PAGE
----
A first-time filmmaker chronicling his experience for The Atlantic finishes principal photography.
We wrapped principal photography on Big Words shortly before midnight this past Wednesday. We finished out the shoot in a cute, little Brooklyn wine store and there was much toasting and rejoicing. My first feature was done and I thought I might cry in that moment. But I didn't; I was probably just too tired. It's Friday now and I still don't feel fully recuperated from the exhausting 18-day schedule. Nevertheless, I've already begun to miss the voices, like Lenny's calm baritone, constantly in my ear and in my head asking my opinion, lending advice, and helping me refine my vision.
MORE ON FILMING 'BIG WORDS'
- Wait, Why I Am I Directing a Movie?
- Getting Thrown Out of a Bar, Hollywood Style
- The Shoot Must Go On, But Not While a House Is Burning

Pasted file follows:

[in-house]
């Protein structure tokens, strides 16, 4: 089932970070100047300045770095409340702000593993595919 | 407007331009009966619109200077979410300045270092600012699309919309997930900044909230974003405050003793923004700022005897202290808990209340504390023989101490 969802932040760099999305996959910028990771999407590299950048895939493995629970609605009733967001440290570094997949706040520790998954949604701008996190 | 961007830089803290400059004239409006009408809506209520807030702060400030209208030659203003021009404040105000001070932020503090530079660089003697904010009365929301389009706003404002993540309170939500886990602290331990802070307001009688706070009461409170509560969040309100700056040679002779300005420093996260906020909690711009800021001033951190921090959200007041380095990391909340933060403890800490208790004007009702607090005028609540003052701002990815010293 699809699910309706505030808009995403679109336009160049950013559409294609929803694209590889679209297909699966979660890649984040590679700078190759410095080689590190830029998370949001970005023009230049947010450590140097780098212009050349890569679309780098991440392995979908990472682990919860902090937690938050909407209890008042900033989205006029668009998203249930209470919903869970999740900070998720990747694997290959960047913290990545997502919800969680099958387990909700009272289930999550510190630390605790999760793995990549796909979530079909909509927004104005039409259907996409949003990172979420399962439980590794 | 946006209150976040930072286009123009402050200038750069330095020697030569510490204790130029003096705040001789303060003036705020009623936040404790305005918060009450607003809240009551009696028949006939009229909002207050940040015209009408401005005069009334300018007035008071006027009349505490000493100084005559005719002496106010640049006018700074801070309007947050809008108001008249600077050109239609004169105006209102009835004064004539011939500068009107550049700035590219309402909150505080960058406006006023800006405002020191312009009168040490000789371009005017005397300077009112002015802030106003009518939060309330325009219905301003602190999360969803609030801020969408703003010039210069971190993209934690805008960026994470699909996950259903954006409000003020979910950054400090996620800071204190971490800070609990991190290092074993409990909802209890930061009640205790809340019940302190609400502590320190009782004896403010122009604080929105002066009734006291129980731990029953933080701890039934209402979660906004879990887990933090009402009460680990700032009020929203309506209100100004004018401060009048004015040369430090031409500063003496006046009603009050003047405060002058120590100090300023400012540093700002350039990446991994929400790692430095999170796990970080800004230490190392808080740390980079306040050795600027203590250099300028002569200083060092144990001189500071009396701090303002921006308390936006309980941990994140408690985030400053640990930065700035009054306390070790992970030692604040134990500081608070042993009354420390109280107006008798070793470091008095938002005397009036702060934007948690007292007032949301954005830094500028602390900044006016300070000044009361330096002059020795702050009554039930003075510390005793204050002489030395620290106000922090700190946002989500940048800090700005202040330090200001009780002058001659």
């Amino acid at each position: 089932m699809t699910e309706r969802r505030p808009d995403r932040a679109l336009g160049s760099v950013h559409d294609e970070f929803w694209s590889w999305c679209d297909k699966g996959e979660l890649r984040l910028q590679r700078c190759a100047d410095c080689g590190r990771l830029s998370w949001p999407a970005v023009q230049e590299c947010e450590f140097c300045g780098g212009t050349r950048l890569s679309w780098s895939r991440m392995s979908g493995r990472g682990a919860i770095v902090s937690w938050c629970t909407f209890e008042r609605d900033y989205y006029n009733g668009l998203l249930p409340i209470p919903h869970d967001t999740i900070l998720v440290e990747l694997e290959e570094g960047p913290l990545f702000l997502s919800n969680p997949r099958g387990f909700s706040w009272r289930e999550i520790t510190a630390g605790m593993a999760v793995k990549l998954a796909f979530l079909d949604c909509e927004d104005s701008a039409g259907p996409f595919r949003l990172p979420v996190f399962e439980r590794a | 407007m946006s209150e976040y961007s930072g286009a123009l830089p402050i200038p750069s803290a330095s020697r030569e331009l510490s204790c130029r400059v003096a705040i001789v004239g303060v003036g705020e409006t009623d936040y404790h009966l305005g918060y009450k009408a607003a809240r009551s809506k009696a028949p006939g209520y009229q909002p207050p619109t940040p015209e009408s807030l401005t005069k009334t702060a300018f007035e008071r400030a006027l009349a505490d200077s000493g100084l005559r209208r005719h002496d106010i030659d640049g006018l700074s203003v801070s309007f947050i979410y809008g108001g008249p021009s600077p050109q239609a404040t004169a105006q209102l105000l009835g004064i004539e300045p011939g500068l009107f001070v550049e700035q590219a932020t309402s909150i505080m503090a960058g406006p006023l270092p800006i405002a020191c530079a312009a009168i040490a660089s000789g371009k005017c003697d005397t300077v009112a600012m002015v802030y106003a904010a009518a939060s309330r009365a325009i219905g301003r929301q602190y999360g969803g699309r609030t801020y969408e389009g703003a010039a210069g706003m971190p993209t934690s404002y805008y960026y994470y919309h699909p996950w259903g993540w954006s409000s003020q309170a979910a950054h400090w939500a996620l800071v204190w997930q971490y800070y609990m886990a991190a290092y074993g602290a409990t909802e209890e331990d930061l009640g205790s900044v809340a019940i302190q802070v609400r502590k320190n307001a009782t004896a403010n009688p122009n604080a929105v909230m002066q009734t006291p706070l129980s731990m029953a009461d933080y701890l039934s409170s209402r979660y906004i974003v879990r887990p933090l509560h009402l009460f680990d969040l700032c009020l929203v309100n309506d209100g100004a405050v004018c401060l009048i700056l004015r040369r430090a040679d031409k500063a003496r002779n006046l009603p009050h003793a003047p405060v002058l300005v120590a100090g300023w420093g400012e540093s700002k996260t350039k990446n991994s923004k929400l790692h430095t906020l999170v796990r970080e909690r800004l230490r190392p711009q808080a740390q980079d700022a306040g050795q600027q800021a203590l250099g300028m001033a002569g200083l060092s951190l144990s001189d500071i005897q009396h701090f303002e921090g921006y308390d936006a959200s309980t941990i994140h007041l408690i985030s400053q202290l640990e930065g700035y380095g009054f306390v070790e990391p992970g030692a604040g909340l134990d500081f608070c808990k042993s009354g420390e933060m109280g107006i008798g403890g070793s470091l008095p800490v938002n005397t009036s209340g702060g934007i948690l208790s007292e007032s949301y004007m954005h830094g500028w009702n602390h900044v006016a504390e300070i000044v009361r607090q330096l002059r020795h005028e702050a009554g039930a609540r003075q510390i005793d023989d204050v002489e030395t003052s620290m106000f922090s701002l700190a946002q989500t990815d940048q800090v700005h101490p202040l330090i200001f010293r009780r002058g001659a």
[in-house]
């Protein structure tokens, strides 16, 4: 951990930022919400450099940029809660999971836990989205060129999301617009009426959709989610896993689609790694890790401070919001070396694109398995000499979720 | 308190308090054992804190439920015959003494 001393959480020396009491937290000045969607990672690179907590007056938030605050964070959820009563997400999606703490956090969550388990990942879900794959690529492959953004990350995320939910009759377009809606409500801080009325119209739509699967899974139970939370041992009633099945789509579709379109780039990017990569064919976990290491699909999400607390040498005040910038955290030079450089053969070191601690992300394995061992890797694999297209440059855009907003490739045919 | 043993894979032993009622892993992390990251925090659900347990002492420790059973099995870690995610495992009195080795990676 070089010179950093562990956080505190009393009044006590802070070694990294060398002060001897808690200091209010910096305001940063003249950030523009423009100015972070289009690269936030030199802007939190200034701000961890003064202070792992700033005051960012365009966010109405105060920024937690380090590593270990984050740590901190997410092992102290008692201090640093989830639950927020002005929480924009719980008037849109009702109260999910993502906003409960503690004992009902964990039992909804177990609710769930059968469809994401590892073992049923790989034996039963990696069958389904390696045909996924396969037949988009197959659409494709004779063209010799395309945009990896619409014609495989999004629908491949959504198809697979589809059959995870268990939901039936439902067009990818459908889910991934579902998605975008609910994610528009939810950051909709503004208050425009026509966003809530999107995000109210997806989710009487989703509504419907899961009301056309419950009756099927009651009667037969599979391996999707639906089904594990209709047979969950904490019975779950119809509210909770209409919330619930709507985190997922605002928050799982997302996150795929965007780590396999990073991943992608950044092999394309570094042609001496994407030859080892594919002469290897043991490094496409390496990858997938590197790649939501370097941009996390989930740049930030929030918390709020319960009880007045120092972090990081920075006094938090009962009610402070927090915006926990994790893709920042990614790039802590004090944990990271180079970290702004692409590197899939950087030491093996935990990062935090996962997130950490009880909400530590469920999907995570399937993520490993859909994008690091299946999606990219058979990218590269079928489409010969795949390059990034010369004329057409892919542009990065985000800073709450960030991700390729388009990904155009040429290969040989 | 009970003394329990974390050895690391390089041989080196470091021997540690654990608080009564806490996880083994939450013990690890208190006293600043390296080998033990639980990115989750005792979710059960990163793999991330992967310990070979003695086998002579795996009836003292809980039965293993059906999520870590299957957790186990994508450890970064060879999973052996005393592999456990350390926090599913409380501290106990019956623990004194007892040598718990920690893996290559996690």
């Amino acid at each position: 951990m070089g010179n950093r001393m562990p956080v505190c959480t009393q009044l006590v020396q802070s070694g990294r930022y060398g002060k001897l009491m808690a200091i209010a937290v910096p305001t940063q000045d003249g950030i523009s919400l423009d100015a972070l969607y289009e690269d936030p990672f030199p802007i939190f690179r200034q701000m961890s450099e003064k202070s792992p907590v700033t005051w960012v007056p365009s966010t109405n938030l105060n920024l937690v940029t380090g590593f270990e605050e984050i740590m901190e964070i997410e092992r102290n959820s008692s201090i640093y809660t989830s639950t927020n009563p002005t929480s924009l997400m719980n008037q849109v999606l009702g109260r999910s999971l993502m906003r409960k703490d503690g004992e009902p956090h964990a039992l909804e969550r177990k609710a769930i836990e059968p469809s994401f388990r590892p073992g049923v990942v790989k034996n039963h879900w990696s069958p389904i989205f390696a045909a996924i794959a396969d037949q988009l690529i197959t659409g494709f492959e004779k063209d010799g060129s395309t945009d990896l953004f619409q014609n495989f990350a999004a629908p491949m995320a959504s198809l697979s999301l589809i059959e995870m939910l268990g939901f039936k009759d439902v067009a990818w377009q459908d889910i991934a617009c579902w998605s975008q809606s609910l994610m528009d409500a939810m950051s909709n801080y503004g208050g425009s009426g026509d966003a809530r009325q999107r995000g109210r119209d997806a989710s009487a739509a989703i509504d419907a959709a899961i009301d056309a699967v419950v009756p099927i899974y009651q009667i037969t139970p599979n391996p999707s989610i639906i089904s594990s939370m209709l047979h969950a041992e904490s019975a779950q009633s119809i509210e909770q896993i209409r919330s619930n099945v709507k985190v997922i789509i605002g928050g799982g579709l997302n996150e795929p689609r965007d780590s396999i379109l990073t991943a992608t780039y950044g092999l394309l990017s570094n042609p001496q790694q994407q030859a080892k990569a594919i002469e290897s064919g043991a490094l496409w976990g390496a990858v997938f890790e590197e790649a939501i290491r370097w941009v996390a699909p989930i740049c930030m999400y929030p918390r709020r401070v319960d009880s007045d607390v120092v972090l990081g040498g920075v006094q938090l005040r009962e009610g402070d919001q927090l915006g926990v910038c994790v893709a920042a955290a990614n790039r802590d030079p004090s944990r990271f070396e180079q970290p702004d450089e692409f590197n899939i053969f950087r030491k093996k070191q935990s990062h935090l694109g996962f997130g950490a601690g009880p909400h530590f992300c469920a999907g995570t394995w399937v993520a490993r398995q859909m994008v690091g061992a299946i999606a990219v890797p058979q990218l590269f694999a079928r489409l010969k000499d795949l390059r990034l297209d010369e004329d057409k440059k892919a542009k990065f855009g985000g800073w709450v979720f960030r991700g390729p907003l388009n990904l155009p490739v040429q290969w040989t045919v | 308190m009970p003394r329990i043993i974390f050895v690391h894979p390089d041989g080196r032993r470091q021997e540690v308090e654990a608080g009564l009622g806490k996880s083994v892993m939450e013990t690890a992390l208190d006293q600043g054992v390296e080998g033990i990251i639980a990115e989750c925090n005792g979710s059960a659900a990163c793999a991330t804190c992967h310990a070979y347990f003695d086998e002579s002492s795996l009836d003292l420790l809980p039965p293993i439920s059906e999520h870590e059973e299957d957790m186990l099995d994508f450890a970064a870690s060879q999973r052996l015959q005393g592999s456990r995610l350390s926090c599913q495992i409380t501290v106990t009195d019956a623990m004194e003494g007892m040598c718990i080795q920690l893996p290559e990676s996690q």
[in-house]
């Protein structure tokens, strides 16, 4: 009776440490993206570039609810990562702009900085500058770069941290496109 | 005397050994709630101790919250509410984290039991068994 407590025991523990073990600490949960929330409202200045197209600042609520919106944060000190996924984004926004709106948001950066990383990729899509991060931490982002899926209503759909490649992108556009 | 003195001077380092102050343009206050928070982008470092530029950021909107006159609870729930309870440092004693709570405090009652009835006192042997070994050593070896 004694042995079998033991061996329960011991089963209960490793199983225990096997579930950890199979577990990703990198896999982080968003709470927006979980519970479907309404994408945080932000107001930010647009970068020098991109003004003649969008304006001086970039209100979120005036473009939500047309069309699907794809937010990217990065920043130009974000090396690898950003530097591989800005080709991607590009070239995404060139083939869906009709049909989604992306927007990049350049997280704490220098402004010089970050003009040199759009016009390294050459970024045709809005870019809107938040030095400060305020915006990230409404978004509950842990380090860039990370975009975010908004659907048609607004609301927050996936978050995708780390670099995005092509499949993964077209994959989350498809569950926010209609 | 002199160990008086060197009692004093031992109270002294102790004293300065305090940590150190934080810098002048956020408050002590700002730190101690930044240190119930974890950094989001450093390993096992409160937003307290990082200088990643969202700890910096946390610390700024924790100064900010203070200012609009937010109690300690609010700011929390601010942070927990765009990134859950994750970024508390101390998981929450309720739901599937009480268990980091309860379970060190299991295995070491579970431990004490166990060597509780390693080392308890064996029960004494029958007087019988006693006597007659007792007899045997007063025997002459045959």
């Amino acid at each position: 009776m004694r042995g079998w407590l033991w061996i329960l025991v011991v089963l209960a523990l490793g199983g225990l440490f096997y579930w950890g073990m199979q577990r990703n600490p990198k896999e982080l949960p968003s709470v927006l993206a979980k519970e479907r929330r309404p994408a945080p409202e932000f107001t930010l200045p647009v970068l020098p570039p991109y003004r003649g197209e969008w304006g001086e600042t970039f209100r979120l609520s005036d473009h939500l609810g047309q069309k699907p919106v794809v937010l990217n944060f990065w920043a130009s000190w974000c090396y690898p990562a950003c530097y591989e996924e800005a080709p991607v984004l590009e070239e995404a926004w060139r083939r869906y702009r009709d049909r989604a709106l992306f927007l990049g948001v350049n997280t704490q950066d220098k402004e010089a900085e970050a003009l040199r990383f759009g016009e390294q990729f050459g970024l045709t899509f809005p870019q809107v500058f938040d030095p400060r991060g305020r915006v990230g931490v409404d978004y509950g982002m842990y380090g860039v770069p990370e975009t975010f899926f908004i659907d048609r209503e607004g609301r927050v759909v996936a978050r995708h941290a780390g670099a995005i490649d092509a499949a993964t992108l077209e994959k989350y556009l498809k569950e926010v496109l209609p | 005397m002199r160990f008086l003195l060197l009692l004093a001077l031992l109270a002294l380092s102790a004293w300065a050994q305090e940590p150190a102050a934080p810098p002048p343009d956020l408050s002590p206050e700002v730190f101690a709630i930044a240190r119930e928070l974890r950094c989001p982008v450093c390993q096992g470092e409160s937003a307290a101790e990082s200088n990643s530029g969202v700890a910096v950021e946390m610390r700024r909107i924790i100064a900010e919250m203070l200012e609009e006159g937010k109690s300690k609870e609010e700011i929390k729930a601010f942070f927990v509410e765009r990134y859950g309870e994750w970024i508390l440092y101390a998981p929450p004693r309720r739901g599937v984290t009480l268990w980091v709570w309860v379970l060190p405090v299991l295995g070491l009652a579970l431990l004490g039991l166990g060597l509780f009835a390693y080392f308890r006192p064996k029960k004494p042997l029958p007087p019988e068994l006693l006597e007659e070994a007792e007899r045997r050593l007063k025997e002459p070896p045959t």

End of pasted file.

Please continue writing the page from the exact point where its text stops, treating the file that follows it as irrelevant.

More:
- On Location, Arguing With Cops and Hip-Hop Heads
- Bye Bye, Yaya: A Star Departs the Set
- Directing a Film Isn't All Terrible
- Rapper Wraps Up Role in Film About Rapping
- The End Is Near, and My Crew Is Sleepy
Filmmaking is such a collaborative process that it is dizzying. I thought I was making a tiny movie, but it all got weird and massive for me over a month ago when I started receiving emails from a prop master whom I had not personally hired containing images of nuggets of sticky, green mock-pot in various stages of congealing. Some woman who I had never even met or spoken with had apparently been up all night experimenting with different combinations of honey, eggs and oregano—all because, like so many lazy storytellers before me, I'd off-handedly written a weed cipher into my movie.